Latest Articles
A square and a set of compasses linked together, commonly known as the Square and Compasses, is the most identified mark of Freemasonry. The square and compasses on the symbol are representations o.. Read More
The Royal Arch Masonry is the extension of Craft Freemasonry. The members of the fraternity, identified as the Companions, meet in particular Chapters under the assistance of a Grand Chapter. Each .. Read More
Composed of specific clothing and insignia, regalia is a legitimate traditional practice that is a manifestation of chivalric organizations during the Medieval and Renaissance periods. Today, numer.. Read More
The manifestation of true Masonic etiquette is rarely confined to Lodge assemblies conducted by the organization. Certain social manners fit for each member of the Freemasonry, such as when a membe.. Read More
All Articles

Benjamin Franklin’s Take on Immortality

Benjamin Franklin’s Take on Immortality

Each and every time a Freemason starts wearing his Masonic regalia, it is probably impossible not to think about the great Masons that came before you, the ones who have worked at making this brotherhood even more sacred and far-reaching to all. Of course, one of the greatest Masons who will probably be part of these realizations is Benjamin Franklin.

It was probably Ezra Stiles, a past president of Yale College, who received one of the most in-depth look at how Benjamin Franklin lived, especially when it comes to his religious beliefs and his take on immortality.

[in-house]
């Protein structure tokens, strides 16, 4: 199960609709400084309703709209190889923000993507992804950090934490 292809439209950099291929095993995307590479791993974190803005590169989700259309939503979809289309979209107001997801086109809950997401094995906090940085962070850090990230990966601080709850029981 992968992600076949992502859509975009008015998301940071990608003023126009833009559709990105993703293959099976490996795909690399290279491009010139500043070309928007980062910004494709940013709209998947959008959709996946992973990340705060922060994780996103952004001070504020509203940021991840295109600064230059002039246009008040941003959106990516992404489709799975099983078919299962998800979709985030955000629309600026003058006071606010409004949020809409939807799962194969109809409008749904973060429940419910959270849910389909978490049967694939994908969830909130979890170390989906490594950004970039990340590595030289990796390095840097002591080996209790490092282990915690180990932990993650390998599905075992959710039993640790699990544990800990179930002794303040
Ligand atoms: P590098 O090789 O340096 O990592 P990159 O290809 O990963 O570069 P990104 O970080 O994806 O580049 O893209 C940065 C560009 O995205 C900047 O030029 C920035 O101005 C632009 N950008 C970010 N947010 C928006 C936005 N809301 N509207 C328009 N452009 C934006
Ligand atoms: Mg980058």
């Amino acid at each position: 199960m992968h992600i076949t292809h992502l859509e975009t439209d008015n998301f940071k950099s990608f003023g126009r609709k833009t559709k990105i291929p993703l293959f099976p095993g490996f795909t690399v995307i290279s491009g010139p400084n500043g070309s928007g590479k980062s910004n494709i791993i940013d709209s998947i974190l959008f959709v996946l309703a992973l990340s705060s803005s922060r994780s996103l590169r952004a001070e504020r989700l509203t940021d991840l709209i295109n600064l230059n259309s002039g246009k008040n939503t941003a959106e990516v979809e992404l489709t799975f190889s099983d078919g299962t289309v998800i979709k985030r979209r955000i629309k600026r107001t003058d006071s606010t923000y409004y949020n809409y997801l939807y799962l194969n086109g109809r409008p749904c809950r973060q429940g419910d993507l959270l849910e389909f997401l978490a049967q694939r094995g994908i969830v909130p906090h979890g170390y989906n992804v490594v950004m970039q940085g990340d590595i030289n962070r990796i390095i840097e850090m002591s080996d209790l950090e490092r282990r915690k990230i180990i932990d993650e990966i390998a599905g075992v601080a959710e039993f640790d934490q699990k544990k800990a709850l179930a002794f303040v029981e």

"Here is my Creed," Franklin wrote to Stiles. "I believe in one God, Creator of the Universe. That He governs it by His Providence. That he ought to be worshipped. That the most acceptable Service we render to him, is doing Good to his other Children. That the Soul of Man is immortal, and will be treated with Justice in another Life respecting its Conduct in this.” 1

Here, Franklin acknowledges that there truly is an afterlife, and that the common man’s soul will bear the brunt of his actions here on earth once he gets there.

One of his more famous quotes also say, “If you would not be forgotten, as soon as you are dead and rotten, either write things worth reading, or do things worth writing."

It seems like Franklin advises everyone, especially his Masonic brothers, not to waste a minute of their time being idle. He pushes everyone to do everything that they believe is important while there is still time, because failing to do so would only result in them being forgotten once they are gone, presumably when their soul has entered the afterlife.

This is why each time each Mason wears his Masonic regalia, it is of utmost importance to think about Franklin’s challenge and ask yourself an important question the moment you start your day: “What important things am I doing today?”





Web Design by Fraser Web Design